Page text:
A Russian Air Force Sukhoi Su-24 flies over the city of Binnish in the eastern part of the Idlib province in northwestern Syria, on Tuesday. Photo: AFP / Muhammad Haj Kadour

Turkish President Recep Tayyip Erdoğan is scheduled to meet in Moscow with Vladimir Putin ostensibly to arrange a ceasefire in Syria’s Idlib province. But much more is involved than a ceasefire.

The Syrian Army has been trying to regain control of Idlib and chase out Turkish-backed anti-Kurdish Sunni rebels. But as the Syrians have found, these rebels are part and parcel of the Turkish army; they just don’t wear Turkish army uniforms.

They have air support from Turkey’s Air Force, primarily F-16s and killer drones, and heavy ground forces support from strategic outposts set up by the Turks and featuring heavy artillery and a host of other modern weapons.

The Russian Air Force based in Syria right now is sitting and not assisting Syria”s ground forces or countering Turkey’s air superiority. At the start of the effort to retake Idlib, Russian aircraft did hit rebel installations, but the hostile Turkish reaction led Putin to call off supporting the Syrian forces. Russia claimed that it never used its fighter planes at all and that the damage caused to the Turkish-backed rebel forces (and the loss of some 34 Turkish soldiers who supported them) was caused by Syrian artillery, not Russian aircraft.

The Turks let the Russian “explanation” stand and instead focused their retaliation on Syrian air and ground forces. So far they have knocked off eight Syrian (Russian supplied) helicopters and three fighter planes: two Russian-built Su-24s and one Czech L-39 Albatross trainer.

The Russian aircraft were easy prey for F-16s because the Su-24s have very poor quality missile warning systems and the old Czech L-39 Albatross trainer has none at all. Turkish F-16s can fire American AIM-9X series missiles and AIM-120 AMRAAMs.

Syria has a number of different types of helicopters, but the most numerous are older Mi-17s and Aérospatiale Gazelle SA-342 five seat models, mainly used for reconnaissance. The Mi-17 is a troop carrier, and if it was deployed in Idlib it would have been carrying soldiers.

So far at least the Syrian government has claimed that the pilots and co-pilots of these aircraft were able to escape by parachuting after the planes were hit, although the videos of two of the shoot downs do not show any open parachutes. There is no word about the troops on board if the helicopters were Mi-17s, leading to the surmise that many airborne forces may have been killed.

The Syrian helicopters were shot down by the famous US Stinger MANPADS shoulder-fired ground to air missile (FIM-92). More than a thousand of these missiles have been co-produced in Turkey by Rokestan Radar Systems. These are the same missiles that famously destroyed Russian helicopter gunships in Afghanistan and helped drive the Russians out of the country.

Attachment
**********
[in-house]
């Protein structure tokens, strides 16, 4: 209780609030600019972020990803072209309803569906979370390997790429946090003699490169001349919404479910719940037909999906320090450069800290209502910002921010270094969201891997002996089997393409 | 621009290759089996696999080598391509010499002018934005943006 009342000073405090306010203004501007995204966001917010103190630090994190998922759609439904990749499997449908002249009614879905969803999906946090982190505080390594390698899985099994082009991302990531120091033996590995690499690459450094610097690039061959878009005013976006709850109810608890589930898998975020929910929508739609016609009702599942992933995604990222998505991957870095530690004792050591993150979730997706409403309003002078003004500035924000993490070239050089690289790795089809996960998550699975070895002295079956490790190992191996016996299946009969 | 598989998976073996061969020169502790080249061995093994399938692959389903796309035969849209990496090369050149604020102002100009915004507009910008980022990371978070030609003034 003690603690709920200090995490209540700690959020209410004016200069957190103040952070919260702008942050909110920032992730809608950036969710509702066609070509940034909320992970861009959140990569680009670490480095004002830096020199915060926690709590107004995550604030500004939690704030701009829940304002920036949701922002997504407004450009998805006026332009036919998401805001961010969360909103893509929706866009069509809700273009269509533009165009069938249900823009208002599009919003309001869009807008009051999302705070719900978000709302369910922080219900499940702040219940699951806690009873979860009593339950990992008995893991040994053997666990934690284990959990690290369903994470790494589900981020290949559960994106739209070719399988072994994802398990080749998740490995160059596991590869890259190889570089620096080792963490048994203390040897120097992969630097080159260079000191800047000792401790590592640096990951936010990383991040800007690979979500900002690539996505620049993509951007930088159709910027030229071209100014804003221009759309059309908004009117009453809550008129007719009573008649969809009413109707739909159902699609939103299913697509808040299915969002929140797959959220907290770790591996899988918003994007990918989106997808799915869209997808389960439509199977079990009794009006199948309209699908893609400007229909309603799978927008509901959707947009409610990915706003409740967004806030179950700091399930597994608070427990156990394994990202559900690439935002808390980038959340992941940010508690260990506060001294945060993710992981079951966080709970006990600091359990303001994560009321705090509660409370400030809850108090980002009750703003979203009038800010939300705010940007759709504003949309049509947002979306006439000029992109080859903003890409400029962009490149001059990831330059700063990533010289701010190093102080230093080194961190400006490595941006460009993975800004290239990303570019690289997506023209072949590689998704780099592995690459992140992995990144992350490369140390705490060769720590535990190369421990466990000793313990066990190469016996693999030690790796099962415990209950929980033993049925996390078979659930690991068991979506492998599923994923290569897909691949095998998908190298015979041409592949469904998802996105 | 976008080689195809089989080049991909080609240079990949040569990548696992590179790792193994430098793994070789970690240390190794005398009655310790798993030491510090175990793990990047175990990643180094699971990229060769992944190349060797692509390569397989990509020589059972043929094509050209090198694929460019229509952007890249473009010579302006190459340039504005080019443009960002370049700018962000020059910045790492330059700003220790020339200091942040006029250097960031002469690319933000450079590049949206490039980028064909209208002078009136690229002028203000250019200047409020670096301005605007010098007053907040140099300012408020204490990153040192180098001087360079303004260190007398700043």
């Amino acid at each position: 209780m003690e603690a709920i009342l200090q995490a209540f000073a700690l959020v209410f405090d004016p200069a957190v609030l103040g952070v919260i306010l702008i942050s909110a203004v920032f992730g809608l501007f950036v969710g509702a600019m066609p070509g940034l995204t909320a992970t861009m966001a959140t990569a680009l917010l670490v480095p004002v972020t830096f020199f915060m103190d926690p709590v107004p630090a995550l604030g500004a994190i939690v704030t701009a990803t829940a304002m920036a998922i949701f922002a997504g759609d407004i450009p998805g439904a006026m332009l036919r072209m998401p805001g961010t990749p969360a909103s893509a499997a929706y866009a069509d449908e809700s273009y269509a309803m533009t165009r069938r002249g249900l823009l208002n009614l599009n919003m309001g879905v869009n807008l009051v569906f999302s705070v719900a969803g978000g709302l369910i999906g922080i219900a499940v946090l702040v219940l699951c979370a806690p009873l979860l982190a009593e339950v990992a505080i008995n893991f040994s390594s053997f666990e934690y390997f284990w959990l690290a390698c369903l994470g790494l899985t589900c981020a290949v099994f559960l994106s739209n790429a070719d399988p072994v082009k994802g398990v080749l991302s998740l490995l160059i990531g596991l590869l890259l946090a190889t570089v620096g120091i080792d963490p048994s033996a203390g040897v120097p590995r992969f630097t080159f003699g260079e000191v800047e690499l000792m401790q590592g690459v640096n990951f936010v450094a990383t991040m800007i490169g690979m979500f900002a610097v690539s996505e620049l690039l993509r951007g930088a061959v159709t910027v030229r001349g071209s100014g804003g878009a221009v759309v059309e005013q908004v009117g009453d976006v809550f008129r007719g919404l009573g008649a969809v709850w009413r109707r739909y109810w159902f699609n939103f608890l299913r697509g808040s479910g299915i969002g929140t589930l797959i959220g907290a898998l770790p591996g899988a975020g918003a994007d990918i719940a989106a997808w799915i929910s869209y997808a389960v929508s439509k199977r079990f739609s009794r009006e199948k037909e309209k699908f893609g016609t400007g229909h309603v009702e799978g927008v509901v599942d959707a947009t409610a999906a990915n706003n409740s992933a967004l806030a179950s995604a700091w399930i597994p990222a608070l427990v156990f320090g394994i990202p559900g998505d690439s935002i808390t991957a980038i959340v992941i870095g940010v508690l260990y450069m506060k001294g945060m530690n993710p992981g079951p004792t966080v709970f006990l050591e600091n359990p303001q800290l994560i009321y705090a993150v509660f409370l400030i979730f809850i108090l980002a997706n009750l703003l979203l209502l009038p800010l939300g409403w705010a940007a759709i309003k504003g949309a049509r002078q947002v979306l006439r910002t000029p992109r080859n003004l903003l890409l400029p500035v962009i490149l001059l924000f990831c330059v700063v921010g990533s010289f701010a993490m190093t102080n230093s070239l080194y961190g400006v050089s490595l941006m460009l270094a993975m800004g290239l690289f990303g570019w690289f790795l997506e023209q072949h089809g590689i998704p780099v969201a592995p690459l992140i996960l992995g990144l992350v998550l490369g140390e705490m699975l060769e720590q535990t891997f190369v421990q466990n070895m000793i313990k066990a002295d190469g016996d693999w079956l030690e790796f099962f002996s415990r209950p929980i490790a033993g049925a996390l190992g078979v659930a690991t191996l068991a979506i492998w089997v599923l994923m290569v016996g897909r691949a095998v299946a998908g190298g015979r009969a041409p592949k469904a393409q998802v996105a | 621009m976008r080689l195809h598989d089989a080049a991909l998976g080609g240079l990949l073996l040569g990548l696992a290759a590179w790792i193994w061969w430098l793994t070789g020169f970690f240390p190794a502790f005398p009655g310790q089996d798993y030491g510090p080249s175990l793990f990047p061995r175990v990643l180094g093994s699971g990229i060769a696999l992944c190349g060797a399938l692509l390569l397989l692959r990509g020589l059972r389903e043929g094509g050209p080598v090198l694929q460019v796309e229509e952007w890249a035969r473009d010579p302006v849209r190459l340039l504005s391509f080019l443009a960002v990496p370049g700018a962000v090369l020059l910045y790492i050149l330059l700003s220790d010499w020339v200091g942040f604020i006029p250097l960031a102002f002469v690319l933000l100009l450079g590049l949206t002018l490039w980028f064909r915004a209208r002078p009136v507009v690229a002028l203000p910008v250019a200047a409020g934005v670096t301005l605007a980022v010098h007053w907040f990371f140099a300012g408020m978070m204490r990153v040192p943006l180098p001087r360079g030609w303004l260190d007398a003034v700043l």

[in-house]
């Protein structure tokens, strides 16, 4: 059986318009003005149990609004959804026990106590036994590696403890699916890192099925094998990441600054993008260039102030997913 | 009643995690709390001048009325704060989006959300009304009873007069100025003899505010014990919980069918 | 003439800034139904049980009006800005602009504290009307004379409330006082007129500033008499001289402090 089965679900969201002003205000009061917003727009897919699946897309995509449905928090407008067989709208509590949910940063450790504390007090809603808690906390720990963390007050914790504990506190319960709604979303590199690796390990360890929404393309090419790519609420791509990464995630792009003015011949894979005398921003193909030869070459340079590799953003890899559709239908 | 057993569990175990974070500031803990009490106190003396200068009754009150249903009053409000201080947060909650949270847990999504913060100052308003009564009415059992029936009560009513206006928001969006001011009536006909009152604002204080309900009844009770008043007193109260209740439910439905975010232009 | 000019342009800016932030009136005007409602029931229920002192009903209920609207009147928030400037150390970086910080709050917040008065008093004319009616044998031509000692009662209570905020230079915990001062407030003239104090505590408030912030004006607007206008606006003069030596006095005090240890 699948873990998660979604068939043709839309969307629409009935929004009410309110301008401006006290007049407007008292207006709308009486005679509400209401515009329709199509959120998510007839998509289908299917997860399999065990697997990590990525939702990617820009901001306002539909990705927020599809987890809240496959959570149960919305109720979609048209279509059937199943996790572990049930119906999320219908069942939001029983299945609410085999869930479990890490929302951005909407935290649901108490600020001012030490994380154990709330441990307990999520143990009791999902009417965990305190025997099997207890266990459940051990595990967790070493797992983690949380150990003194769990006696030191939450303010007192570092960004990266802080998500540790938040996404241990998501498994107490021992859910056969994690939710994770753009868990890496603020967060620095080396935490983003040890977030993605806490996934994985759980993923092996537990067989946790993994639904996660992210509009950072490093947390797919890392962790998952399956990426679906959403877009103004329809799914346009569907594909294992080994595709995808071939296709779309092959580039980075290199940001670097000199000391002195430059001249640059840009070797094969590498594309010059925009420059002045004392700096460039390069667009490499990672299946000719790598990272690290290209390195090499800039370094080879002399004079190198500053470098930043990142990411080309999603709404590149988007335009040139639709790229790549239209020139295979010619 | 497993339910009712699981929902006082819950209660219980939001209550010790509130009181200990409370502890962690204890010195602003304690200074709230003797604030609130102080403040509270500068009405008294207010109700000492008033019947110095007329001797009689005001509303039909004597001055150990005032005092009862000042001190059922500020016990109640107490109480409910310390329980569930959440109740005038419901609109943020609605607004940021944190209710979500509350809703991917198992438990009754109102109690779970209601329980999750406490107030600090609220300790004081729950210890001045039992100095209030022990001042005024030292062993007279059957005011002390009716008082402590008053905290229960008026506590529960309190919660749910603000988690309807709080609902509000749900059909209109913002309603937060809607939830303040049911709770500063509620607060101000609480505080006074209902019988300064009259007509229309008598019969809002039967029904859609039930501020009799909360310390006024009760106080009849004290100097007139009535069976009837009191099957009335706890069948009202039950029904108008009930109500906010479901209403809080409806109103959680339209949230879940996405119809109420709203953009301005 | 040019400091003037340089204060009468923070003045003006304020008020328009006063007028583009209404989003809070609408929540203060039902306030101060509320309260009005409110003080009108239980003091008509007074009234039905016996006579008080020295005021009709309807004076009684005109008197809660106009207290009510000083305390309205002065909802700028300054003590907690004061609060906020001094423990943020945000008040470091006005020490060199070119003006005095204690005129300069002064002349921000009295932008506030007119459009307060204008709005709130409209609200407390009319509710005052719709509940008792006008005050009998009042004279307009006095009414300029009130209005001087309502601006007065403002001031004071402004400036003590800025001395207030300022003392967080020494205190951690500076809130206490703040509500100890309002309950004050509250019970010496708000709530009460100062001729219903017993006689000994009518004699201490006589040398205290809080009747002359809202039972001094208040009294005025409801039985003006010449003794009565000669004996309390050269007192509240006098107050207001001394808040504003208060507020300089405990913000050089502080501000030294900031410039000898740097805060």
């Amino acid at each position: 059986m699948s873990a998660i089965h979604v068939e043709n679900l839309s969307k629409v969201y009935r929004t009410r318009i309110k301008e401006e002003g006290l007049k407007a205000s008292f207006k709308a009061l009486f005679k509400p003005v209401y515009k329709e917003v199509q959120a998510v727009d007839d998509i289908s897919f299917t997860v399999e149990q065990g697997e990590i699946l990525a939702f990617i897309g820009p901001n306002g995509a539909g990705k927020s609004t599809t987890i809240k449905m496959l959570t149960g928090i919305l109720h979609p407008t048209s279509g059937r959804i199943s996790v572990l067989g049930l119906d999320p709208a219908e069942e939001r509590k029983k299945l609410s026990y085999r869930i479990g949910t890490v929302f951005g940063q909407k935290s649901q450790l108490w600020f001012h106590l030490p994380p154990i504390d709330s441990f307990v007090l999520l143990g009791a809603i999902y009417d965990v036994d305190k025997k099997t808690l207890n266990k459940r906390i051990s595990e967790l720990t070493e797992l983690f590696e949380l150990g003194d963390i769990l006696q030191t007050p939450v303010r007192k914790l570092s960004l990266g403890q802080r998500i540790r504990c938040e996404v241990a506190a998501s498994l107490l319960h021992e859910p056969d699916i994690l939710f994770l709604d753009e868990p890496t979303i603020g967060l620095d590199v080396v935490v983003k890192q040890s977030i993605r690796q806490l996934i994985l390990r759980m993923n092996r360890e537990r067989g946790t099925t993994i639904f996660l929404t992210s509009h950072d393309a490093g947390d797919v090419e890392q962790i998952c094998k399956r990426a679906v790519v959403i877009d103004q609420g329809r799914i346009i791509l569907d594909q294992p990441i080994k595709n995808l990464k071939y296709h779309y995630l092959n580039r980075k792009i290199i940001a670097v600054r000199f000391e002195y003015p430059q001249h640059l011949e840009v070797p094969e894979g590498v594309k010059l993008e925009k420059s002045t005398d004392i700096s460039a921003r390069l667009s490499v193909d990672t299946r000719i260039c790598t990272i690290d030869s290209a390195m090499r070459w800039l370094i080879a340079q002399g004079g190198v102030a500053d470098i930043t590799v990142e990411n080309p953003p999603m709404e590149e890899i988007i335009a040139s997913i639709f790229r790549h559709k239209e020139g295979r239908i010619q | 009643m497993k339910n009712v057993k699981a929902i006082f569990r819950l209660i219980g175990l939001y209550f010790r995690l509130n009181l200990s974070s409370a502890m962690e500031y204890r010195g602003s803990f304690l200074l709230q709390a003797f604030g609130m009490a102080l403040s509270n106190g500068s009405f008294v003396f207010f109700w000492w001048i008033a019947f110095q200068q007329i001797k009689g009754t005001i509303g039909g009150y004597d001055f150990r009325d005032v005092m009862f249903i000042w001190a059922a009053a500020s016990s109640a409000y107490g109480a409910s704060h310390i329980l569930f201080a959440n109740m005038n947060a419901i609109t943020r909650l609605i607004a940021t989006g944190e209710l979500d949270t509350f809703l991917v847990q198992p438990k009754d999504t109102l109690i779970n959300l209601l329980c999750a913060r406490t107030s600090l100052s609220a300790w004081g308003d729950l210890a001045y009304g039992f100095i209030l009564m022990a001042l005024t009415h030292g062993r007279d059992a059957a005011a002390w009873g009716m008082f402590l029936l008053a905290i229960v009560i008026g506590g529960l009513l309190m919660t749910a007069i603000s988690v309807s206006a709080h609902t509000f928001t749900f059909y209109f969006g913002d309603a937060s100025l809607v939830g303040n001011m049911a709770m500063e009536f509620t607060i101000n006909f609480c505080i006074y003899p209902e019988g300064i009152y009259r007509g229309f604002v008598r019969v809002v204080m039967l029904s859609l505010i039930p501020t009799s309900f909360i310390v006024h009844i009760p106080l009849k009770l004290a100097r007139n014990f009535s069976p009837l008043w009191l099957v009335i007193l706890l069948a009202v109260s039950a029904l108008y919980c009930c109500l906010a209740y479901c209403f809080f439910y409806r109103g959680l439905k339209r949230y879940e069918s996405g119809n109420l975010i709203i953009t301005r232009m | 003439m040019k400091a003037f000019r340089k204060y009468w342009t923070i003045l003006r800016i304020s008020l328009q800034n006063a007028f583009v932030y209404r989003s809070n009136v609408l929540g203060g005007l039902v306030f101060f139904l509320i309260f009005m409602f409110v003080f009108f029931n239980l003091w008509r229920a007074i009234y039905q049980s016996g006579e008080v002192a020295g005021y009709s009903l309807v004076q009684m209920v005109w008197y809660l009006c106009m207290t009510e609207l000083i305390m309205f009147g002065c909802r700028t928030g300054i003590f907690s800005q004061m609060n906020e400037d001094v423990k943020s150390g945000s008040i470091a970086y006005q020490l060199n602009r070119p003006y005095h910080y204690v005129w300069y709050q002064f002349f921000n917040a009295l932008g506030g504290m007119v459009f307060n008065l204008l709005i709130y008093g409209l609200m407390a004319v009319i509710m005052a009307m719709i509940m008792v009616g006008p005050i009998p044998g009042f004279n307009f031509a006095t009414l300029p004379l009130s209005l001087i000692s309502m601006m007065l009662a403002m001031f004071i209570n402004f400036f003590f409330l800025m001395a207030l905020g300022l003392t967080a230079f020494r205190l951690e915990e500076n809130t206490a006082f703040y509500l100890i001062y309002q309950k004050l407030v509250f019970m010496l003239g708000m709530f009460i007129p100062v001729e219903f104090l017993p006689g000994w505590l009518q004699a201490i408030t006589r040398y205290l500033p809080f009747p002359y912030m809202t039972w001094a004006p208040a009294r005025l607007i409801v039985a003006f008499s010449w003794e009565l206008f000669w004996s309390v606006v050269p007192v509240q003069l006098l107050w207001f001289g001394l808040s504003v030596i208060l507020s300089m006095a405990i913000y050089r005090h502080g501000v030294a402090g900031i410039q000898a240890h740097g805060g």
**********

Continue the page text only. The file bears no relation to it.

It may be that Turkey has supplied Stingers to the rebels, if so probably violating arms agreements with the United States.

With the Russians now sitting on their hands and not challenging the Turkish Air Force, Erdogan has turned up the heat because he wants to end up with control over the entire Idlib province. The question is, will Putin grant this demand.

If the Russians let the fight continue there is little doubt that the Syrian army will be defeated in Idlib, a major blow to the Assad regime. It will also be a clear setback to the Iranians and Hezbollah, whose fighters are also under Turkish attack and have suffered an unknown number of casualties.

But Russia has little choice.  Putin and his military have to worry that directly challenging the Turkish Air Force could turn out badly for Russia, since there are only a small number of advanced Russian fighters in Syria – primarily the Su-35, the only plane ready to challenge Turkey’s F-16s.

But beyond the possibility of losing air battles to the Turks, inevitably any conflict in Idlib could rapidly spread to a general war, something the Russians would try to avoid at all costs.

Russia is very far away from Syria, and Putin has never directly committed Russian ground forces to Syria. Instead he has used mercenary forces – most notably Wagner Group, which is a Moscow tool. Wagner Group forces have taken heavy casualties in Syria, most recently in an encounter with American troops. But Wagner Group is no match for a modern army that can be easily reinforced.

Turkey has already shown its willingness to pour front line troops into the Idlib conflict. Therefore, it is not exactly a cease fire that is on the table in Moscow. Rather, what is on the table is a major concession giving control of Idlib to Turkey.

No matter how the deal is packaged, if that is the outcome it could be fatal for Assad’s government.  If Assad is incapable of defending his territory and has lost the practical support of Russia in defending his borders, his government could collapse as Assad’s supporters will start running for cover or deposing him to cut a deal with the opposition forces in the country.

Is Putin cynical enough to concede Idlib to the Turks? Or is it the only practical alternative for Russia?